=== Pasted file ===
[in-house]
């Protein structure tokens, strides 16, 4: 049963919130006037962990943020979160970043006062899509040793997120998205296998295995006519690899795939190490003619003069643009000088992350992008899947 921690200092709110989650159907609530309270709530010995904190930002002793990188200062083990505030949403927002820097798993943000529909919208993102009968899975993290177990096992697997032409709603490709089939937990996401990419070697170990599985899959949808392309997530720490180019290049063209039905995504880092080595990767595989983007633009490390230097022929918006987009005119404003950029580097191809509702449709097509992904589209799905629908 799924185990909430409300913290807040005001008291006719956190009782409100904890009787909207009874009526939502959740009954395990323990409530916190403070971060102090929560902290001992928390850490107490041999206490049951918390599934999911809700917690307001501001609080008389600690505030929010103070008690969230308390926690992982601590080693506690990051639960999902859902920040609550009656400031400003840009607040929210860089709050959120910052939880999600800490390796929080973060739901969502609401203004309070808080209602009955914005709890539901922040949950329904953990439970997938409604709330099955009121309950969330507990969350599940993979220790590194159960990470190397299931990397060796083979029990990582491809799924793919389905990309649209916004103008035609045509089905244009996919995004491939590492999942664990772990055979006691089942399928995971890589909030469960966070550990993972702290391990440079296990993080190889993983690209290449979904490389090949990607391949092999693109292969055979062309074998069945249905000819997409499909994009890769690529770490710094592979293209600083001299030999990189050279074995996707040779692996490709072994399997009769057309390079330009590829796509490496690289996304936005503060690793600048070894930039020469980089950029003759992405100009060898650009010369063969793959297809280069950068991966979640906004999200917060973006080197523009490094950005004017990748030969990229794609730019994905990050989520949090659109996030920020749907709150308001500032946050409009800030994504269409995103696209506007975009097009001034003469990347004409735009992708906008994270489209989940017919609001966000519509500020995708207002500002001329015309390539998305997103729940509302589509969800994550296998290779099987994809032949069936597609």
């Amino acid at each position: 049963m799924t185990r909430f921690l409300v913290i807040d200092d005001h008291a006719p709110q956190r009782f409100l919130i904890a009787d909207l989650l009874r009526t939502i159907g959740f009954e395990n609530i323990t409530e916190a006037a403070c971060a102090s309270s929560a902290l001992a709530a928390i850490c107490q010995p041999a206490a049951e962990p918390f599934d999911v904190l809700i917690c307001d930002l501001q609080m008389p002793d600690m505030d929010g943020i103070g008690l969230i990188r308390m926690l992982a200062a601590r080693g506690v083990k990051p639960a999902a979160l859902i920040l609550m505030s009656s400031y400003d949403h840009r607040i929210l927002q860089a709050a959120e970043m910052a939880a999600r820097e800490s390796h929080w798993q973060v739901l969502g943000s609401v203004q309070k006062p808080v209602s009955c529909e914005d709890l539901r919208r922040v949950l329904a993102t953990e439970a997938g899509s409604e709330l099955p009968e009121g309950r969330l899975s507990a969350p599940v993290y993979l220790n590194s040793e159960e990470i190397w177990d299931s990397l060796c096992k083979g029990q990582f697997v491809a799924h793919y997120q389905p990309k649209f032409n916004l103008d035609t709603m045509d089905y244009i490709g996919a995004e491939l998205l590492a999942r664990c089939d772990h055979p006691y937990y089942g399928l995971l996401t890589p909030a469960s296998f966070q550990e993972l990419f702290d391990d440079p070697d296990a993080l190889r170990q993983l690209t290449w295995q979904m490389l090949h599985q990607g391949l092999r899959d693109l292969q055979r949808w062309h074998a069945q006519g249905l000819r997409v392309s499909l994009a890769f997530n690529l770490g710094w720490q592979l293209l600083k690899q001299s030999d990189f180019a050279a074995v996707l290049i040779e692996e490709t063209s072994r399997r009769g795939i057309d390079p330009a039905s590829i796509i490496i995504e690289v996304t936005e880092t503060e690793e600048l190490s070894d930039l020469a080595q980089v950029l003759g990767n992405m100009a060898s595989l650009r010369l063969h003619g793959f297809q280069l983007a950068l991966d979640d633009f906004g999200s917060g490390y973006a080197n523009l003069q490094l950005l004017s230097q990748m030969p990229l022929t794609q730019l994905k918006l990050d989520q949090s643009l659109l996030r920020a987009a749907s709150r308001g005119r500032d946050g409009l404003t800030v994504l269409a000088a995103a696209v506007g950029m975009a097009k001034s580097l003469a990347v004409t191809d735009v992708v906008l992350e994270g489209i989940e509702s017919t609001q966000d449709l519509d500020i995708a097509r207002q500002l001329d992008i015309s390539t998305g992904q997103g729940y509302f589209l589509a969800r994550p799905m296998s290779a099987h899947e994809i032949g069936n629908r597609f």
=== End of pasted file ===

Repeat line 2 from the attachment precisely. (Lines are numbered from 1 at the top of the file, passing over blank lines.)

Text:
């Protein structure tokens, strides 16, 4: 049963919130006037962990943020979160970043006062899509040793997120998205296998295995006519690899795939190490003619003069643009000088992350992008899947 921690200092709110989650159907609530309270709530010995904190930002002793990188200062083990505030949403927002820097798993943000529909919208993102009968899975993290177990096992697997032409709603490709089939937990996401990419070697170990599985899959949808392309997530720490180019290049063209039905995504880092080595990767595989983007633009490390230097022929918006987009005119404003950029580097191809509702449709097509992904589209799905629908 799924185990909430409300913290807040005001008291006719956190009782409100904890009787909207009874009526939502959740009954395990323990409530916190403070971060102090929560902290001992928390850490107490041999206490049951918390599934999911809700917690307001501001609080008389600690505030929010103070008690969230308390926690992982601590080693506690990051639960999902859902920040609550009656400031400003840009607040929210860089709050959120910052939880999600800490390796929080973060739901969502609401203004309070808080209602009955914005709890539901922040949950329904953990439970997938409604709330099955009121309950969330507990969350599940993979220790590194159960990470190397299931990397060796083979029990990582491809799924793919389905990309649209916004103008035609045509089905244009996919995004491939590492999942664990772990055979006691089942399928995971890589909030469960966070550990993972702290391990440079296990993080190889993983690209290449979904490389090949990607391949092999693109292969055979062309074998069945249905000819997409499909994009890769690529770490710094592979293209600083001299030999990189050279074995996707040779692996490709072994399997009769057309390079330009590829796509490496690289996304936005503060690793600048070894930039020469980089950029003759992405100009060898650009010369063969793959297809280069950068991966979640906004999200917060973006080197523009490094950005004017990748030969990229794609730019994905990050989520949090659109996030920020749907709150308001500032946050409009800030994504269409995103696209506007975009097009001034003469990347004409735009992708906008994270489209989940017919609001966000519509500020995708207002500002001329015309390539998305997103729940509302589509969800994550296998290779099987994809032949069936597609």